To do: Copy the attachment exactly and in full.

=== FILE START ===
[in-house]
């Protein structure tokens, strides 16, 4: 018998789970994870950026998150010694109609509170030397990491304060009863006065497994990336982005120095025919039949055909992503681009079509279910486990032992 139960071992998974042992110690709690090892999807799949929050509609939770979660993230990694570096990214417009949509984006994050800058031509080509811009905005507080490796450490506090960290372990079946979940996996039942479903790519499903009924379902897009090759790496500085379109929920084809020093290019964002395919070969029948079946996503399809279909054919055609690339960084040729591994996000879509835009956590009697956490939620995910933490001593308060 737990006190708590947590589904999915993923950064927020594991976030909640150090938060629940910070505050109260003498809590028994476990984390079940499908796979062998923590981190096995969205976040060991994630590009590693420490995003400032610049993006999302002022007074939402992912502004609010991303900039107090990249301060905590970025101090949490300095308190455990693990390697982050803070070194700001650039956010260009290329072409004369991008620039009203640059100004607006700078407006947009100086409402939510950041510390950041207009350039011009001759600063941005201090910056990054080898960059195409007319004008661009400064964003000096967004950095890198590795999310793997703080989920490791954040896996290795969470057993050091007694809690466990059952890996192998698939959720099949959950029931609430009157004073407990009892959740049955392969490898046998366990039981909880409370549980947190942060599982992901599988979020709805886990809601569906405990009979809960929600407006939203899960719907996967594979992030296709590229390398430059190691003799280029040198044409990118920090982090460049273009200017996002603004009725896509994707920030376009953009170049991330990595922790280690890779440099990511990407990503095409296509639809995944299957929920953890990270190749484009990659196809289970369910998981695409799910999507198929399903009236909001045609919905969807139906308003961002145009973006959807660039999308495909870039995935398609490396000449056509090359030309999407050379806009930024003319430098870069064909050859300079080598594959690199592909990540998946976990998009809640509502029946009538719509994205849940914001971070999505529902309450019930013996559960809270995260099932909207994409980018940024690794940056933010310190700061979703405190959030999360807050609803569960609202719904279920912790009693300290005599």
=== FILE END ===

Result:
[in-house]
């Protein structure tokens, strides 16, 4: 018998789970994870950026998150010694109609509170030397990491304060009863006065497994990336982005120095025919039949055909992503681009079509279910486990032992 139960071992998974042992110690709690090892999807799949929050509609939770979660993230990694570096990214417009949509984006994050800058031509080509811009905005507080490796450490506090960290372990079946979940996996039942479903790519499903009924379902897009090759790496500085379109929920084809020093290019964002395919070969029948079946996503399809279909054919055609690339960084040729591994996000879509835009956590009697956490939620995910933490001593308060 737990006190708590947590589904999915993923950064927020594991976030909640150090938060629940910070505050109260003498809590028994476990984390079940499908796979062998923590981190096995969205976040060991994630590009590693420490995003400032610049993006999302002022007074939402992912502004609010991303900039107090990249301060905590970025101090949490300095308190455990693990390697982050803070070194700001650039956010260009290329072409004369991008620039009203640059100004607006700078407006947009100086409402939510950041510390950041207009350039011009001759600063941005201090910056990054080898960059195409007319004008661009400064964003000096967004950095890198590795999310793997703080989920490791954040896996290795969470057993050091007694809690466990059952890996192998698939959720099949959950029931609430009157004073407990009892959740049955392969490898046998366990039981909880409370549980947190942060599982992901599988979020709805886990809601569906405990009979809960929600407006939203899960719907996967594979992030296709590229390398430059190691003799280029040198044409990118920090982090460049273009200017996002603004009725896509994707920030376009953009170049991330990595922790280690890779440099990511990407990503095409296509639809995944299957929920953890990270190749484009990659196809289970369910998981695409799910999507198929399903009236909001045609919905969807139906308003961002145009973006959807660039999308495909870039995935398609490396000449056509090359030309999407050379806009930024003319430098870069064909050859300079080598594959690199592909990540998946976990998009809640509502029946009538719509994205849940914001971070999505529902309450019930013996559960809270995260099932909207994409980018940024690794940056933010310190700061979703405190959030999360807050609803569960609202719904279920912790009693300290005599």